OpenPAM is a BSD-licensed implementation of PAM used by FreeBSD, NetBSD, DragonFly BSD and macOS (starting with Snow Leopard), and offered as an alternative to Linux PAM in certain Linux distributions.
Xinuos OpenServer, previously SCO UNIX and SCO Open Desktop (SCO ODT), is a closed source computer operating system developed by Santa Cruz Operation (SCO), later acquired by SCO Group, and now owned by Xinuos.
OpenSSH (also known as OpenBSD Secure Shell) is a suite of security-related network-level utilities based on the Secure Shell (SSH) protocol, which help to secure network communications via the encryption of network traffic over multiple authentication methods and by providing secure tunneling capabilities.
OpenZFS is an umbrella project aimed at bringing together individuals and companies that use the ZFS file system and work on its improvements, aiming as well at making ZFS more widely used and developed in a true open-source manner.
An operating system (OS) is system software that manages computer hardware and software resources and provides common services for computer programs.
Operating-system-level virtualization, also known as containerization, refers to an operating system feature in which the kernel allows the existence of multiple isolated user-space instances.
OPNsense is open source, FreeBSD-based firewall and routing software developed by Deciso, a company in the Netherlands that makes hardware and sells support packages for OPNsense.
Oracle Corporation is an American multinational computer technology corporation, headquartered in Redwood Shores, California.
OSNews is a computing news website that originally focused on operating systems and their related technologies that launched in 1997, but is now aggregating consumer electronics news.
A package manager or package management system is a collection of software tools that automate the process of installing, upgrading, configuring, and removing computer programs for a computer's operating system in a consistent manner.
PackageKit is a free and open-source suite of software applications designed to provide a consistent and high-level front end for a number of different package management systems.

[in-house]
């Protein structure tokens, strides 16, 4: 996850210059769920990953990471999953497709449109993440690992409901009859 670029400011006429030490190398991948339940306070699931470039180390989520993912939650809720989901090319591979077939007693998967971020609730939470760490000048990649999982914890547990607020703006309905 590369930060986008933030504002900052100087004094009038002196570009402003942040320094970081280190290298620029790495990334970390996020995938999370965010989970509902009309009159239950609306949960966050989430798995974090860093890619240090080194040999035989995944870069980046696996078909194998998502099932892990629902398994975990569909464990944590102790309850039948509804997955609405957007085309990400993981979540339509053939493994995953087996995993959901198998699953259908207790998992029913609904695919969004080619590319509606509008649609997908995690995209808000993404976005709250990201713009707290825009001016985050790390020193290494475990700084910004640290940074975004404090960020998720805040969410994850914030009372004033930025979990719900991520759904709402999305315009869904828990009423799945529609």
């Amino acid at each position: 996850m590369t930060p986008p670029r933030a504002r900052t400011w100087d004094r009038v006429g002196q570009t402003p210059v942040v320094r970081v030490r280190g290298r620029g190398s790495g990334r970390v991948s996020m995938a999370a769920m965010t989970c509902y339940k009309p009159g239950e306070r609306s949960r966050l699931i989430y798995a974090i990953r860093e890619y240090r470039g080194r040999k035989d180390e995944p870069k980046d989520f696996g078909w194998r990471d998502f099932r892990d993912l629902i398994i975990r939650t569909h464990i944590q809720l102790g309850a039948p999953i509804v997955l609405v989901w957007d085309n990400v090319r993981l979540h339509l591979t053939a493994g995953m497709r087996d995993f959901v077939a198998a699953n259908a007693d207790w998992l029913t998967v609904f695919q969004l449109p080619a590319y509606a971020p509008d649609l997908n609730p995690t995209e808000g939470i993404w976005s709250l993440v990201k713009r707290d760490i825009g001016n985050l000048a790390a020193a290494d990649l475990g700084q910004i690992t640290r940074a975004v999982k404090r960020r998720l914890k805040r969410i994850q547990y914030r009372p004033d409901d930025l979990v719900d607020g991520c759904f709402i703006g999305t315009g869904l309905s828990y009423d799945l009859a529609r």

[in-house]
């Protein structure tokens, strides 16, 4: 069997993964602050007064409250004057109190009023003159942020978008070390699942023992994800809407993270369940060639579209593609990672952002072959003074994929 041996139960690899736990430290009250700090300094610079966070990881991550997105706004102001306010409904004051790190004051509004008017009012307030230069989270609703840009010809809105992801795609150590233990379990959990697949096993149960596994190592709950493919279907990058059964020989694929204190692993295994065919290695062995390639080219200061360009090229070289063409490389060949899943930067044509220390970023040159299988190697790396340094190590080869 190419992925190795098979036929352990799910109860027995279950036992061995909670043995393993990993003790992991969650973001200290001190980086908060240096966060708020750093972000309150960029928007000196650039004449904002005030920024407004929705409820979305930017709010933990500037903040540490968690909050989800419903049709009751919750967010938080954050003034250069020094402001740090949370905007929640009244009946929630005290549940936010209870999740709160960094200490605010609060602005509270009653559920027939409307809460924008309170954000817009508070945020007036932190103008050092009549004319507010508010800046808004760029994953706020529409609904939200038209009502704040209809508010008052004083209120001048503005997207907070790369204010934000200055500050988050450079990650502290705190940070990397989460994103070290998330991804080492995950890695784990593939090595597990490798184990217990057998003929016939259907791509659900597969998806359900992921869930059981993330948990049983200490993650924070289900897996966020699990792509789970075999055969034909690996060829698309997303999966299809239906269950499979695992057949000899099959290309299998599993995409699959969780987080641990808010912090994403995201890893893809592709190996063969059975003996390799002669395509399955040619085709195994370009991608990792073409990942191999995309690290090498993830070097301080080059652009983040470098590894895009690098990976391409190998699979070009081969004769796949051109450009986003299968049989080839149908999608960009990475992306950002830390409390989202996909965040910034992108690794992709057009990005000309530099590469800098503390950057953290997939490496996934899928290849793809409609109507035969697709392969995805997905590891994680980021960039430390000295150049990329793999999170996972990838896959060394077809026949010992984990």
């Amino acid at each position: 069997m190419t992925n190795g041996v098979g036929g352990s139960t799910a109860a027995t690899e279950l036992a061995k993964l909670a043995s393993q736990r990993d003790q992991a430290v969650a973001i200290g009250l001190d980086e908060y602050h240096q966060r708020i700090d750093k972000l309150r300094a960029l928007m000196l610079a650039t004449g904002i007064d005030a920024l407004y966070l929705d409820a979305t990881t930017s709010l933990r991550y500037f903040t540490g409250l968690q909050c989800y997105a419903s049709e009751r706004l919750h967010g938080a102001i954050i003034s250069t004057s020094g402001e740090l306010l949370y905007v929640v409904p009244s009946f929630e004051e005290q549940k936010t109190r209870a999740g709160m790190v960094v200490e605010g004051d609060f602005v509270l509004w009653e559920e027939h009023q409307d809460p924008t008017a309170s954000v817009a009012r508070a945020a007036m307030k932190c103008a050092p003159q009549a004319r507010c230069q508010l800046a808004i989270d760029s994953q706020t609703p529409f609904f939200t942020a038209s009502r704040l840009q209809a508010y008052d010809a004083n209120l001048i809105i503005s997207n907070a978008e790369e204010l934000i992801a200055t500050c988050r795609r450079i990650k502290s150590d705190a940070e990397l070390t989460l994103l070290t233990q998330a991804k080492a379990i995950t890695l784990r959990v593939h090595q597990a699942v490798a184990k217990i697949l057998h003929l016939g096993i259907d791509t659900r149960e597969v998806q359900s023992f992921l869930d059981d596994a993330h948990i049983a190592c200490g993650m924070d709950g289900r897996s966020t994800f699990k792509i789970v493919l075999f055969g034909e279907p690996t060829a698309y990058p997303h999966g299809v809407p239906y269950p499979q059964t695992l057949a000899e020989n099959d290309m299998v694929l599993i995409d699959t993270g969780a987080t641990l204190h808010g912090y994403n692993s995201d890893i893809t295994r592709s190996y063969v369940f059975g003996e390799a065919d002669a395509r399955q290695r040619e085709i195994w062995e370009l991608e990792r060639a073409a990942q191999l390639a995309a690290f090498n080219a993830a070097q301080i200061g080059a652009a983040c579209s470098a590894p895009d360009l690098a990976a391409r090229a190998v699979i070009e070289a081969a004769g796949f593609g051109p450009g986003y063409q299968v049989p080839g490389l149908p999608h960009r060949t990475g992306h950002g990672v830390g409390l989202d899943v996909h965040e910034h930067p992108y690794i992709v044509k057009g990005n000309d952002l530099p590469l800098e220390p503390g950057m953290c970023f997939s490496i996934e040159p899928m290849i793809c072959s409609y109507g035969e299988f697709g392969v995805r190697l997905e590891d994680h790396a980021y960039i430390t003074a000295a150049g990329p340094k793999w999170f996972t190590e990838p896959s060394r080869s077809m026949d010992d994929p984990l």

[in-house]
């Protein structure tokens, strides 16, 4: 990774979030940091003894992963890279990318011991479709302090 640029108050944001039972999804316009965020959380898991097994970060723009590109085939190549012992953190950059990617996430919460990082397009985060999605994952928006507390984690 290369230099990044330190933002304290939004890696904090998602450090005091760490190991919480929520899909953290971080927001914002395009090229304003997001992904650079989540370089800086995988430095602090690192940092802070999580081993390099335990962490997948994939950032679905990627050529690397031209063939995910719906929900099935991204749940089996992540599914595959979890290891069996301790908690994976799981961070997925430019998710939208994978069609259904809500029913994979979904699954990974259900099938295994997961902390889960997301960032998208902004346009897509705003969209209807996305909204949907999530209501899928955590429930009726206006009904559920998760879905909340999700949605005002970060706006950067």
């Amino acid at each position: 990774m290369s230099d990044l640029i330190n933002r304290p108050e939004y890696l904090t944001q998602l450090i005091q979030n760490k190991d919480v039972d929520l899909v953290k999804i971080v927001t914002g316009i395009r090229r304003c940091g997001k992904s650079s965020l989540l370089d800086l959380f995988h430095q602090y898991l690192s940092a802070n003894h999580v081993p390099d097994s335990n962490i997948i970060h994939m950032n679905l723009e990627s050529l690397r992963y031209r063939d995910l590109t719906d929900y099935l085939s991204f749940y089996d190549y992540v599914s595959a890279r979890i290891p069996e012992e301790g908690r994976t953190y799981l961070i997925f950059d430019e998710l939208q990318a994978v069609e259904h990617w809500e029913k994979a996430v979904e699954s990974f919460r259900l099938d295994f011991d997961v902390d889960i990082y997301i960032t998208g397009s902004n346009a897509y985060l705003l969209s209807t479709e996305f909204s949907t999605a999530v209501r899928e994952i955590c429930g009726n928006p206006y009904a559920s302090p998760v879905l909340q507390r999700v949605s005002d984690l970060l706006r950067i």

Packt, pronounced Packed, is a print on demand publishing company based in Birmingham, UK and Mumbai, India.
Panasas, Inc. is a privately held data storage company that specializes in high-performance network-attached storage for technical computing environments.
The, commonly shortened to PC-98, is a lineup of Japanese 16-bit and 32-bit personal computers manufactured by NEC from 1982 through 2000.
Pearson Education (see also Pearson PLC) is a British-owned education publishing and assessment service to schools and corporations, as well as directly to students.
A permissive software license, sometimes also called BSD-like or BSD-style license, is a free software software license with minimal requirements about how the software can be redistributed.
PF (Packet Filter, also written pf) is a BSD licensed stateful packet filter, a central piece of software for firewalling.
pfSense is an open source firewall/router computer software distribution based on FreeBSD.
Phoronix is a technology website that offers insights regarding the development of the Linux kernel, product reviews, interviews, and news regarding free and open-source software by monitoring the Linux kernel mailing list or interviews.
The PlayStation 3 (PS3) is a home video game console developed by Sony Computer Entertainment.
The PlayStation 4 (PS4) is an eighth-generation home video game console developed by Sony Interactive Entertainment.
The PlayStation 4 system software is the updatable firmware and operating system of the PlayStation 4.
A pluggable authentication module (PAM) is a mechanism to integrate multiple low-level authentication schemes into a high-level application programming interface (API).
Poul-Henning Kamp (born 1966) is a Danish computer software developer known for work on various projects.
PowerPC (with the backronym Performance Optimization With Enhanced RISC – Performance Computing, sometimes abbreviated as PPC) is a reduced instruction set computing (RISC) instruction set architecture (ISA) created by the 1991 Apple–IBM–Motorola alliance, known as AIM.
Productivity software (sometimes called personal productivity software or office productivity software) is application software dedicated to producing information, such as documents, presentations, worksheets, databases, charts, graphs, digital paintings, electronic music and digital video.
QEMU (short for Quick Emulator) is a free and open-source emulator that performs hardware virtualization.
Qualcomm Atheros is a developer of semiconductors for network communications, particularly wireless chipsets.
RAID (Redundant Array of Independent Disks, originally Redundant Array of Inexpensive Disks) is a data storage virtualization technology that combines multiple physical disk drive components into one or more logical units for the purposes of data redundancy, performance improvement, or both.
The Raspberry Pi is a series of small single-board computers developed in the United Kingdom by the Raspberry Pi Foundation to promote the teaching of basic computer science in schools and in developing countries.
Research Unix is a term used to refer to versions of the Unix operating system for DEC PDP-7, PDP-11, VAX and Interdata 7/32 and 8/32 computers, developed in the Bell Labs Computing Science Research Center (frequently referred to as Department 1127).
RISC-V (pronounced "risk-five") is an open instruction set architecture (ISA) based on established reduced instruction set computing (RISC) principles.